Research says grandmothers are more connected to their grandchildren than their children

There’s nothing quite like a hug from grandma, but a new study has found that that special bond between grandmother and grandchild may be even more profound than previously thought.

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The study, conducted by researchers at Emory University in Atlanta, Georgia, found that grandmothers feel greater emotional empathy for their grandchildren than they do their own children.

Fifty women with at least one biological grandchild aged between three and 12 took part in the study, which used functional magnetic resonance imaging to observe the participants’ brain activity while they looked at photos of their grandchildren and grown-up children, as well as images of unrelated children and adults.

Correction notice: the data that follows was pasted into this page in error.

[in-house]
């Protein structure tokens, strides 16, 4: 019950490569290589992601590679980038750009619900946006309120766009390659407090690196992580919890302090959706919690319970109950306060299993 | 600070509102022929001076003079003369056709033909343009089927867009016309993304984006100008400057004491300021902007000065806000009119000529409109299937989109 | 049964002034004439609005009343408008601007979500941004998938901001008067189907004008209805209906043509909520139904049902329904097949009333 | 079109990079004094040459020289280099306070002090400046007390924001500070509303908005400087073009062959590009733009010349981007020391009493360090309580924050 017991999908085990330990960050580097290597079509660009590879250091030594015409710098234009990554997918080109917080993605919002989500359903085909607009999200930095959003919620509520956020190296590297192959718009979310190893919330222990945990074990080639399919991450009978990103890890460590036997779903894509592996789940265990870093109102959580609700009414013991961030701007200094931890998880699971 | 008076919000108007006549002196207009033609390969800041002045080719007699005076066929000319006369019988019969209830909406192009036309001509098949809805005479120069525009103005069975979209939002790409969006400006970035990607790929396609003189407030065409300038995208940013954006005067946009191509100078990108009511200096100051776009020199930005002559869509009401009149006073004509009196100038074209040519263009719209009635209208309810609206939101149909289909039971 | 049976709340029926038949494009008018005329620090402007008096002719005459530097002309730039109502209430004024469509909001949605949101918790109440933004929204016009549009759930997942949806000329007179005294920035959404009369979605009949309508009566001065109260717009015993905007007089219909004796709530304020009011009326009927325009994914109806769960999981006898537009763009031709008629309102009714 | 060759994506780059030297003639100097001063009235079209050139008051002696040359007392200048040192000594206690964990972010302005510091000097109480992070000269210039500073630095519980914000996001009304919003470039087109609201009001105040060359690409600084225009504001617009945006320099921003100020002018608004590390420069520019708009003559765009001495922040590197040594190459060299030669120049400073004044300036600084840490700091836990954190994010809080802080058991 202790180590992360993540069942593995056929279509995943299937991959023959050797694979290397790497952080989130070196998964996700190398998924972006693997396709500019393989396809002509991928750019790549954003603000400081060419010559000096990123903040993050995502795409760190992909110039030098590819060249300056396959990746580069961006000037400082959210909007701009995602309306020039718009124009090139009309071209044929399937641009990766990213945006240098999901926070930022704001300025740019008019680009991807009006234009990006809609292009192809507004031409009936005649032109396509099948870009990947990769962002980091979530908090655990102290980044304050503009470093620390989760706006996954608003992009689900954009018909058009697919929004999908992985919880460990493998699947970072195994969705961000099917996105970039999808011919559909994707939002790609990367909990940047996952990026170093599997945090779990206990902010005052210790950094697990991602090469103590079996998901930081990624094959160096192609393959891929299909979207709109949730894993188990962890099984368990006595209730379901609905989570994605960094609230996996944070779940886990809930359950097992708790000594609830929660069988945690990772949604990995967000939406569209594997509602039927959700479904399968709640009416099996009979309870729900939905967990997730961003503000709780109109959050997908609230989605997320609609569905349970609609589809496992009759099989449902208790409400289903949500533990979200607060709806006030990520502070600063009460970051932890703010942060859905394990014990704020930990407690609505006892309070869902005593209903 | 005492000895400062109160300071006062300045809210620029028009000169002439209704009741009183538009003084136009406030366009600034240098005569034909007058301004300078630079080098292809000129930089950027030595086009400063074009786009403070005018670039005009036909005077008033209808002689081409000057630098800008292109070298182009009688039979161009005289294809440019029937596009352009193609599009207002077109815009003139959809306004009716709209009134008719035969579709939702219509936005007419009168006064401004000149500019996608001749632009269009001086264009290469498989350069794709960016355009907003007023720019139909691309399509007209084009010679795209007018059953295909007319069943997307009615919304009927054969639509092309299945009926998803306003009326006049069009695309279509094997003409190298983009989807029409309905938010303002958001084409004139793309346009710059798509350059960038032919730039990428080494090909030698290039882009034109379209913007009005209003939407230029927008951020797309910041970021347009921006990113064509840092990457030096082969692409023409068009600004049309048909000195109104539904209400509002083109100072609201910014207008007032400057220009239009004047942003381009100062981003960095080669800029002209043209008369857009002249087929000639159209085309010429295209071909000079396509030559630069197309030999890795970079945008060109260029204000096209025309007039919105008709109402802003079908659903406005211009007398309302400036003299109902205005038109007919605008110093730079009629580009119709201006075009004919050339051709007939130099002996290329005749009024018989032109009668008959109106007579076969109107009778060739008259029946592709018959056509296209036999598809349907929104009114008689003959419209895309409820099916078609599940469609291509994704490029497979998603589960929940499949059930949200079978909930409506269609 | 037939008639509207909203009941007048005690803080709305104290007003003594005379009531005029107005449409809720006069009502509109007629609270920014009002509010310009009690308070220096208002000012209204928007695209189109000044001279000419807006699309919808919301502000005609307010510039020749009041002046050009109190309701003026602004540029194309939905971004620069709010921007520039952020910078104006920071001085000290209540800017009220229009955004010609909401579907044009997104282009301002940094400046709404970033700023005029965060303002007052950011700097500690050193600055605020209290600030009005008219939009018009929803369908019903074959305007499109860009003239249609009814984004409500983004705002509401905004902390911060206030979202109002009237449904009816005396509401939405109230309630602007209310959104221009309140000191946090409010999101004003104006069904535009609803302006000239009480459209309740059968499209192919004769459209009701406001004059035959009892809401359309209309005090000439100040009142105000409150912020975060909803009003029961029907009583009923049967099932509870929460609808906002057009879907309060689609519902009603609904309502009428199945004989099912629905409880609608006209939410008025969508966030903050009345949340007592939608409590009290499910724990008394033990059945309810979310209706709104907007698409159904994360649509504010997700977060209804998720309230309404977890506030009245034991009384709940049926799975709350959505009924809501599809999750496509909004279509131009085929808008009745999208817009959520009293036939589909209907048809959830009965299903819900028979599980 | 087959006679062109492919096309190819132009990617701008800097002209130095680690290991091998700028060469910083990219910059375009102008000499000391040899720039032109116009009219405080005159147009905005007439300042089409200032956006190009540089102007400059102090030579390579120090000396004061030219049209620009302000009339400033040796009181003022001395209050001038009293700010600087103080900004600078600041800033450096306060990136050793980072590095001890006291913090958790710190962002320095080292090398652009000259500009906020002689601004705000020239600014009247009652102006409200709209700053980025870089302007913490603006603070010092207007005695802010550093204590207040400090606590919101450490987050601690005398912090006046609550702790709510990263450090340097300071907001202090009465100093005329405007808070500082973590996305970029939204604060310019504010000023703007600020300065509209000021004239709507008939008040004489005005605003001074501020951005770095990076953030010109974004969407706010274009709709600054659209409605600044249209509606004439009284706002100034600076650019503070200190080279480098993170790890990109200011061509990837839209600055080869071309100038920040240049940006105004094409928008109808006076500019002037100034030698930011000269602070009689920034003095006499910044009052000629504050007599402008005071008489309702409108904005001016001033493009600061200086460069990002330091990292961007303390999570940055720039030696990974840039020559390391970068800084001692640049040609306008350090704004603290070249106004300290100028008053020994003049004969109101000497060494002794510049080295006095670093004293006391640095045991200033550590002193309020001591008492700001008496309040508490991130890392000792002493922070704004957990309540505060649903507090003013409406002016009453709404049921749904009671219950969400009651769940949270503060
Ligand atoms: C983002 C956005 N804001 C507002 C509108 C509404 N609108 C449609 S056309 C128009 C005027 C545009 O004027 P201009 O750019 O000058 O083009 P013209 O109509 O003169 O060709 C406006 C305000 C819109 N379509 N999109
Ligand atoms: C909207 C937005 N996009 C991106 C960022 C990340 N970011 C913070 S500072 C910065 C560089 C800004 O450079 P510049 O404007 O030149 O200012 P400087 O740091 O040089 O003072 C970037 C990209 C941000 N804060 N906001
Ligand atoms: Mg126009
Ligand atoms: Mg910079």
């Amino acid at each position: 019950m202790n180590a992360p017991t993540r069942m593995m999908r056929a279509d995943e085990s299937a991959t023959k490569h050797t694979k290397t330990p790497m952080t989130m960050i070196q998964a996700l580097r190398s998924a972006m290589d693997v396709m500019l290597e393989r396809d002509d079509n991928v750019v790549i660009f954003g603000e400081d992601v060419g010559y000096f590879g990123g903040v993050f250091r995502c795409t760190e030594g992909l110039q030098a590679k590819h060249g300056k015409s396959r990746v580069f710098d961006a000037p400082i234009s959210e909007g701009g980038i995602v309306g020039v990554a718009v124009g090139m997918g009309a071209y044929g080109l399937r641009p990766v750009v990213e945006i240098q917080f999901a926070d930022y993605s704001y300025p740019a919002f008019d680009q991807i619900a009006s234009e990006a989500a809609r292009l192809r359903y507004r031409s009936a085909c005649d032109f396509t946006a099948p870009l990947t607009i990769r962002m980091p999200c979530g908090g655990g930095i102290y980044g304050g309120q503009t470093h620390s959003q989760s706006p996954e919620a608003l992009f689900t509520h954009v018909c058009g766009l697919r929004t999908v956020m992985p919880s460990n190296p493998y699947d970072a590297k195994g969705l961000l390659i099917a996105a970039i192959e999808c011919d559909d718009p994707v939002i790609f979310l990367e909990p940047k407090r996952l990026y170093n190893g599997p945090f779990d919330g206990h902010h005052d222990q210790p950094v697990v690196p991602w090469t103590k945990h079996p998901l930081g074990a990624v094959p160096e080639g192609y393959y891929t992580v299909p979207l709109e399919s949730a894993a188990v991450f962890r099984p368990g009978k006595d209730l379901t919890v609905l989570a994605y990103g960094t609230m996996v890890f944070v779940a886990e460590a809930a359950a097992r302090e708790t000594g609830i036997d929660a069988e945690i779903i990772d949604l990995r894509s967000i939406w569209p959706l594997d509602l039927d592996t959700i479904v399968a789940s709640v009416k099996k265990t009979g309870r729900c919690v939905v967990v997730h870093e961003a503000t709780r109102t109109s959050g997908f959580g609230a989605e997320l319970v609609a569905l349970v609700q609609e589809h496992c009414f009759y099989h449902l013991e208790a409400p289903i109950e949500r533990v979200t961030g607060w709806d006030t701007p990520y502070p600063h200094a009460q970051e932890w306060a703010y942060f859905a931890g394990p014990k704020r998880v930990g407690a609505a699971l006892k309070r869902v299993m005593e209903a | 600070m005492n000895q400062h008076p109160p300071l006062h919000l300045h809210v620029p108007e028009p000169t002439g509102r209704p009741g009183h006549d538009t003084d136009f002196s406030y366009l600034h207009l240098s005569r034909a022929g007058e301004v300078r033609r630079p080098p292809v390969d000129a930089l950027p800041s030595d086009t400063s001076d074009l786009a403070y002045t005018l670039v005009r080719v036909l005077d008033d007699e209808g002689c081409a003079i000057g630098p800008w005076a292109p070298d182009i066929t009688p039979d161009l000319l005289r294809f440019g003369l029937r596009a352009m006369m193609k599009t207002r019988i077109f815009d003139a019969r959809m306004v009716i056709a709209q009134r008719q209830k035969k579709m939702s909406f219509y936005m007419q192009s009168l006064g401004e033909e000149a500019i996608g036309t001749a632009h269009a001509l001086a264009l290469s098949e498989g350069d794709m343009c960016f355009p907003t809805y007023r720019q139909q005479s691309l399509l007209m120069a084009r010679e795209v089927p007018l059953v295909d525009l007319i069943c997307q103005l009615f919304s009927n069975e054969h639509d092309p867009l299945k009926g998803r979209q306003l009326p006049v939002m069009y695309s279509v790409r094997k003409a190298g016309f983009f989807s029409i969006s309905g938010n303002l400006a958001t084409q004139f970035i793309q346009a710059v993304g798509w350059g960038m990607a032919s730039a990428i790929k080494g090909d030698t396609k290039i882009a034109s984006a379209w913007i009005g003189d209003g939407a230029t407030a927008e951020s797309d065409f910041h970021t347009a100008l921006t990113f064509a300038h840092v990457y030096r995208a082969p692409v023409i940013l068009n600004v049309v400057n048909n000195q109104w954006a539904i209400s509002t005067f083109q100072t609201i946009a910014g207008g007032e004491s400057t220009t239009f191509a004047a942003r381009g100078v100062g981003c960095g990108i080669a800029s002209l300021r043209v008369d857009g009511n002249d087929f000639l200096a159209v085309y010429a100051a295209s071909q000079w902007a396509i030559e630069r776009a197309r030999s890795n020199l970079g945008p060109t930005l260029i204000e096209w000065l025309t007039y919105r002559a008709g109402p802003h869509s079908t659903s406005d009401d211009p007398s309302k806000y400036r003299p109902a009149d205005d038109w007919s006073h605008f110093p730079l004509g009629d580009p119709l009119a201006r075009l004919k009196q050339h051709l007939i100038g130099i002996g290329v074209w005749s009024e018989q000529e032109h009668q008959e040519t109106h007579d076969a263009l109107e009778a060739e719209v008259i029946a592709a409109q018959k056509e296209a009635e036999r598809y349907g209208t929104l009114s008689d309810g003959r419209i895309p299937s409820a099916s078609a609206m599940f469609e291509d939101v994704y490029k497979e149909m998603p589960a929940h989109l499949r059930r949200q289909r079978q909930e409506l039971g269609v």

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The study found that the area of the brain responsible for emotional empathy lit up more when shown pictures of their grandkids than it did when looking at pictures of their grown-up offspring.

Leader of the study, anthropologist and neuroscientist James Rilling, told Agence France-Presse: ‘They recruited areas of the brain that are involved in emotional empathy, and also areas of the brain that are involved in movement and motor simulation and preparation.

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‘When they’re viewing these pictures of their grandchild, they’re really feeling what the grandchild is feeling. So when the child is expressing joy, they’re feeling that joy,’ he said. ‘When the children are expressing distress, they’re feeling that distress.’

Anecdotally, in interviews conducted with the grandmothers who took part in the study, they found that many of the women felt they could be more present for their grandchildren now compared to when they were raising their own children. Woman said they didn’t feel the same time and financial pressures they experienced the first time around with their own kids.

‘A lot of them reported actually enjoying being a grandmother more than they enjoyed being a mother,’ Rilling said.